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When you click the plus sign you’ll see the FTP settings.  If you host with OCS Solutions, you’ll use SFTP so make sure you change the Connect Using dropdown to SFTP.  You may have to ask your host for the server name (though you can usually find this in your control panel), but the username and password you’ll likely already know.  With OCS they are the same as your cPanel username and password.  The root directory will usually be:

/home/username/public_html

Where username is your username.  Once you’re done click Test and if it passes you can click Save to save the settings.

That’s it – you’re finished setting up a Dreamweaver site with a remote server.  Now you can click the Local View drop down box to switch between the file view of local and the remote server.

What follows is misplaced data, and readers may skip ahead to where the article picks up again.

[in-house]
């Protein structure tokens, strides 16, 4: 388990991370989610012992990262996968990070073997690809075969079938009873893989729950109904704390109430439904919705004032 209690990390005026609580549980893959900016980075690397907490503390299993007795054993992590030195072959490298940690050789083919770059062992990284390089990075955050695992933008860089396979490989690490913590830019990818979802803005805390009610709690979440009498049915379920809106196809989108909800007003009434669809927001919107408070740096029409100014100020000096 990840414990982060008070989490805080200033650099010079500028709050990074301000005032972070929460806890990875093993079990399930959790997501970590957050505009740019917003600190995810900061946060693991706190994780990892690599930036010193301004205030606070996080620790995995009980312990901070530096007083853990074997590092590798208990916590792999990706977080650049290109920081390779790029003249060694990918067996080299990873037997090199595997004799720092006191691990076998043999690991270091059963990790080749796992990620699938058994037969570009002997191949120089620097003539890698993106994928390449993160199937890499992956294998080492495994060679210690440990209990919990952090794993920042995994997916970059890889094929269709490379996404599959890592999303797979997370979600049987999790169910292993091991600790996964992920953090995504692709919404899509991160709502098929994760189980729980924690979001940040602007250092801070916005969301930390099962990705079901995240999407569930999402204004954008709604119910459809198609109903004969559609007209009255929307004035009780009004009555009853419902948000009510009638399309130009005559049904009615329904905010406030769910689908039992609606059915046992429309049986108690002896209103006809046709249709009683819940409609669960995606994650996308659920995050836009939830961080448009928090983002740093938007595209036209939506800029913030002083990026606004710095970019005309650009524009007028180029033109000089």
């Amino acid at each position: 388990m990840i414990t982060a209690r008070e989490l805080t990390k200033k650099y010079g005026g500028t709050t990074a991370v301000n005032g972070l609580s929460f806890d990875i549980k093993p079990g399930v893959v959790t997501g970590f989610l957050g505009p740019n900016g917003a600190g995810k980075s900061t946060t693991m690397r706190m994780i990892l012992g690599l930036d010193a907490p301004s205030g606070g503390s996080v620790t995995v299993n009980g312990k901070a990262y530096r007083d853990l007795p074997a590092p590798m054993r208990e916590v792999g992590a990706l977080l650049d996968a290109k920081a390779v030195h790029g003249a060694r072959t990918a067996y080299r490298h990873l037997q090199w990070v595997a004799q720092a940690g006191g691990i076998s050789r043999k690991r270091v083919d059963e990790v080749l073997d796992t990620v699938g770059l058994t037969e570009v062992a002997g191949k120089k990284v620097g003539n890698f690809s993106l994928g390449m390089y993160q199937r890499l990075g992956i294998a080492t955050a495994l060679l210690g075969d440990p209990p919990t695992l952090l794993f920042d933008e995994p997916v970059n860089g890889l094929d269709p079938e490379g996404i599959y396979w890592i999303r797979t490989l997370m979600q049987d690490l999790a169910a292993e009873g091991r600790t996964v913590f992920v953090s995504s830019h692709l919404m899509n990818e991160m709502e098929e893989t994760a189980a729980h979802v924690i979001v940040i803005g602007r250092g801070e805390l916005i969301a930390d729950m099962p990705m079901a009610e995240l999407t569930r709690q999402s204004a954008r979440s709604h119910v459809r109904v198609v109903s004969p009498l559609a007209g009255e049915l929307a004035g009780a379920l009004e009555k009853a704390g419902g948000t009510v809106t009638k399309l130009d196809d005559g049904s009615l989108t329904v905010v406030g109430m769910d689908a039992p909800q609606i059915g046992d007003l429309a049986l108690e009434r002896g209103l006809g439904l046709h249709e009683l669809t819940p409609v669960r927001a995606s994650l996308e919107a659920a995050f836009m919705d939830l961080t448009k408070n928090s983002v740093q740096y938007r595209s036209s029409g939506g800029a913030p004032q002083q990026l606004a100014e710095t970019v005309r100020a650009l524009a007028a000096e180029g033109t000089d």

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To upload a file, use the up and down arrows while highlighting a file.  To edit a remote file, double click the file on the remote server view.

I hope this quick guide helps you with starting a simple site with Dreamweaver.

Do You Need a Responsive Website?

Happy New Year!

I’m asked about responsive websites quite a bit so I decided to answer for everyone in a blog post.  Before I answer, I should define the term responsive website.  A responsive website is simply a site design that adjusts automatically to any kind of device, including phones, tablets, laptops, and even larger desktop screens.

To answer the question – yes, in most cases, your website needs to be responsive.  While I know some people may question my recommendation and suggest that your site should always be responsive, I believe that it strongly depends on your target audience.